Books and Bites celebrates the best in our local literary and culinary talent. From inspiration to intrigue, sample treats at local restaurants and discover the authors in your own neighborhood. Enjoy a reading and Q&A while you savour a scrumptious dessert and coffee.
Our goal was to promote two things we love: local food and local authors.
Three staff members started planning several months in advance. We contacted restaurants to gauge their interest, then matched authors to the restaurants based on location and clientele (e.g. a gritty detective novel in a pub).
Tickets were $10, sold at the library and participating restaurants and through PayPal. Proceeds went to the restaurants to cover the cost of food. Authors were compensated through library purchases of their books. The library absorbed the cost of staff time and marketing materials.
Shortly before each event we contacted restaurants to update them on ticket sales, with the understanding that tickets were often purchased at the door. On the day of each event a staff member accompanied the author to assist with set-up, introductory remarks and signing/selling of books.
Our challenges were minor. We planned the events for a quieter time of day, but on one occasion it was busier than expected and participants had difficulty hearing. This was solved with a portable sound system. On another occasion a restaurant owner was disappointed in the turnout. Surprisingly, we found it a challenge to get publication-quality headshots of our authors.
We marketed the events through our usual channels: website, monthly brochure, display, signage, press releases to local media and social media. We also professionally printed posters and table tents for the restaurants themselves so they could market and sell tickets from within the restaurant rather than asking interested parties to make their way to the library.
The costs came from staff time, book purchases and marketing materials. We purchased additional copies from each of the authors for display and promotion, and ordered posters and table talkers for our branches and participating restaurants. As a suggestion to cut costs, we might consider having the library pay the restaurant for the cost of the food and drink and retain the remaining portion of the ticket sales.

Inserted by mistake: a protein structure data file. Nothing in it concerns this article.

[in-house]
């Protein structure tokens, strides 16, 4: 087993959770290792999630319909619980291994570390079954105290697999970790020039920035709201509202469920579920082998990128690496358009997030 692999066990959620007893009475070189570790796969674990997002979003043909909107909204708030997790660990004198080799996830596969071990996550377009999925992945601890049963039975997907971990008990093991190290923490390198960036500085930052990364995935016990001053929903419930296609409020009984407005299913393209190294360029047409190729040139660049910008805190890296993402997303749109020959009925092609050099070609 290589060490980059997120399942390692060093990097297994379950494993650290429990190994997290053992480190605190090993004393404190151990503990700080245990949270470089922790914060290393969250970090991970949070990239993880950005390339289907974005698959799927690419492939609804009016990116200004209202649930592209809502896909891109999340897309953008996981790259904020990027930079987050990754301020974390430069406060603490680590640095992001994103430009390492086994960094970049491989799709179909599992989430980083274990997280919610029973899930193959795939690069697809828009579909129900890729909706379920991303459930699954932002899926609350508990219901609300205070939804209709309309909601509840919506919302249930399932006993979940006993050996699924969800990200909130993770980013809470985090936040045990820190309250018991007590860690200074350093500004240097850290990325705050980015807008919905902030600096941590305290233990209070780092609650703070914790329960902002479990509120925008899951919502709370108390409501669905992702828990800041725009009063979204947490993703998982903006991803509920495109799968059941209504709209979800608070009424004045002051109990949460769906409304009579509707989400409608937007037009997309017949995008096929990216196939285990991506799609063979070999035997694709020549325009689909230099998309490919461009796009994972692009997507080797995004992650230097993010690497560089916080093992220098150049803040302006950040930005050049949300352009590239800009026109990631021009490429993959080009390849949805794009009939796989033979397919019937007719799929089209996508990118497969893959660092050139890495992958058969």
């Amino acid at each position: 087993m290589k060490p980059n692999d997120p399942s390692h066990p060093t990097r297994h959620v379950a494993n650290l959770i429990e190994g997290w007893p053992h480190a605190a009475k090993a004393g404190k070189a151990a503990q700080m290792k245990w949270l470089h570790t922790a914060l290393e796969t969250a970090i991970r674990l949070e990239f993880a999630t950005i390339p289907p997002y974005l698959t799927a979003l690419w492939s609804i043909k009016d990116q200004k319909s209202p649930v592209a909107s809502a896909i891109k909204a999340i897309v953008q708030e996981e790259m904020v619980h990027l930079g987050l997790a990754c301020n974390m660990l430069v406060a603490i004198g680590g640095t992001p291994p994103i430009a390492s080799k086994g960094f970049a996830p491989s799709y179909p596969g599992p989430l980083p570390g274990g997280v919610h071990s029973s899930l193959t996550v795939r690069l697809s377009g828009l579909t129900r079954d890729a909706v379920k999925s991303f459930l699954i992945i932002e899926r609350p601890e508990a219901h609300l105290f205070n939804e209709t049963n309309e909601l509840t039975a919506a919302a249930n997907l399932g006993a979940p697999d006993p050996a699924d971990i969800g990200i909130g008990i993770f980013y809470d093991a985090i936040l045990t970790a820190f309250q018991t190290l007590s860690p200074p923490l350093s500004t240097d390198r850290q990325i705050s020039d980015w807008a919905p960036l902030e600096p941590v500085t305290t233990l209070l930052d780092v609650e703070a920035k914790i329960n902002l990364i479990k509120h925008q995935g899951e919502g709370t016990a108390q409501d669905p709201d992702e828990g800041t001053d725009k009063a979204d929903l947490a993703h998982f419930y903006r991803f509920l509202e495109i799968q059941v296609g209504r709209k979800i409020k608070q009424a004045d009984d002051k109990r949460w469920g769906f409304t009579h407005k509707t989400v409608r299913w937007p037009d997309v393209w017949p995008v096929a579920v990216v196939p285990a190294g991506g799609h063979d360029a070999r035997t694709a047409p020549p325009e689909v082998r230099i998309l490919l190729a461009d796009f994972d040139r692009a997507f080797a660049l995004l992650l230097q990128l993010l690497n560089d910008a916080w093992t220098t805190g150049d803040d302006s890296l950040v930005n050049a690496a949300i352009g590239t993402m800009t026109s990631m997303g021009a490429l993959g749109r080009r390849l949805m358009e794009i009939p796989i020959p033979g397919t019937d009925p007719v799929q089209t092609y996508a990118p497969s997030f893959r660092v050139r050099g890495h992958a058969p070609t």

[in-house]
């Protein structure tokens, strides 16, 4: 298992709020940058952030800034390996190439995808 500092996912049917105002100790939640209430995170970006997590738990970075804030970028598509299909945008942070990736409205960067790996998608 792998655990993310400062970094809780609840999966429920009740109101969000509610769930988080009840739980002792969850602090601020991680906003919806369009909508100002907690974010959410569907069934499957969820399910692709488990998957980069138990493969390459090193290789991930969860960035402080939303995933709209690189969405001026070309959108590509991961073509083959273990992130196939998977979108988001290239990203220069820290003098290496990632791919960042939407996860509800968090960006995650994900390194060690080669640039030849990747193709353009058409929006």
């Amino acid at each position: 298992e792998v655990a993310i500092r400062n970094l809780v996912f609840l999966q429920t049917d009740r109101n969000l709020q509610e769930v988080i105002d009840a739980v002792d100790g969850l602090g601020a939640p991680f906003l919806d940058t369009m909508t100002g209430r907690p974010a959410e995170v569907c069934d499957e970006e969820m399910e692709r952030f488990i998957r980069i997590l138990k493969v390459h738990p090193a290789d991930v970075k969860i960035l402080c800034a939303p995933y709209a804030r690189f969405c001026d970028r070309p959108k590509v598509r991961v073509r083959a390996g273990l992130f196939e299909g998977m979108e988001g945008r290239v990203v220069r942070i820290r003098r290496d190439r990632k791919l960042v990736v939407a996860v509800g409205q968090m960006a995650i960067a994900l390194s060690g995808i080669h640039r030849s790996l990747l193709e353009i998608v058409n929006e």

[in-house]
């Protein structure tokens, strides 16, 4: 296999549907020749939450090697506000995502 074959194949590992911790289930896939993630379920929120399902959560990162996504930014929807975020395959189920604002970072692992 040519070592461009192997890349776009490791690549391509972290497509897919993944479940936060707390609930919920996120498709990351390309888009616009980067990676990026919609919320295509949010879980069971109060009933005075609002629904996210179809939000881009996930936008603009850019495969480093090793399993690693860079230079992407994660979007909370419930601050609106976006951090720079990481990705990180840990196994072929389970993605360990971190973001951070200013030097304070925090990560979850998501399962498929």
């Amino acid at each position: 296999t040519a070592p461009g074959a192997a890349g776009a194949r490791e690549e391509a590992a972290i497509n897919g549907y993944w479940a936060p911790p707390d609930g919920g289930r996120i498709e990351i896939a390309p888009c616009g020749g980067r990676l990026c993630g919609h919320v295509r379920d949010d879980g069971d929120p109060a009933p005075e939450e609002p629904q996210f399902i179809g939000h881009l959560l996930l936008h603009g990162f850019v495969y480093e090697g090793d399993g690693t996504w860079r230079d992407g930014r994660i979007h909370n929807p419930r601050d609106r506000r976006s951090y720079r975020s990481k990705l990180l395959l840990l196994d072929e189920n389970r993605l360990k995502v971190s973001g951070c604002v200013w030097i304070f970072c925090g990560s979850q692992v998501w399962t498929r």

On the day of the event, the author and library staff member met at the restaurant 30 minutes in advance to set up the space and display/book signing area. Restaurant staff generally took drink orders as ticket holders took their seats; in some cases, there was a buffet area where tea and coffee were available for self-service.
The library staff member took and sold tickets at the door, then introduced the author. The author spoke and read for approximately 30 minutes, after which the library staff member thanked the author, spoke on upcoming Books and Bites dates, and thanked the restaurant staff as they began dessert service. During dessert, the author signed and sold books, assisted by the staff member if requested. The staff member also "worked the room," chatting with ticket holders and making sure they knew about library programs and services.
In 2014, the program was a resounding success. Our first author of the series has a strong local following and sold out the venue; most of the people in attendance that day purchased tickets for the rest of the series. As a result, all restaurants sold to capacity (20 to 30 tickets) and there was fantastic word of mouth. We received one valuable piece of feedback: a number of our summer residents who observe the Sabbath suggested we consider offering the program on weekdays in 2015 rather than all Saturdays. Ticket sales were slower overall in 2015, with most events drawing an average crowd of 10 participants.
Our single biggest piece of advice would be to front-load the series; schedule your best known, most popular author and restaurant pairing first, and there’s a good chance the series will sell itself. Our second piece of advice is to manage expectations. Make sure restaurants are aware that the event may not sell out, but that it’s equally likely to sell out at the door on the day of, and to manage their supply accordingly. Thirdly, keep the lines of communication open for authors, some of whom might be new to addressing crowds.
About This Library
Innisfil Public Library & ideaLAB  is a four-branch system serving the town of Innisfil, a “community of communities” with a population of 33,000. Innisfil is a rural town situated between the larger centers of Barrie and Toronto, adjacent to Lake Simcoe and popular with commuters and tourists.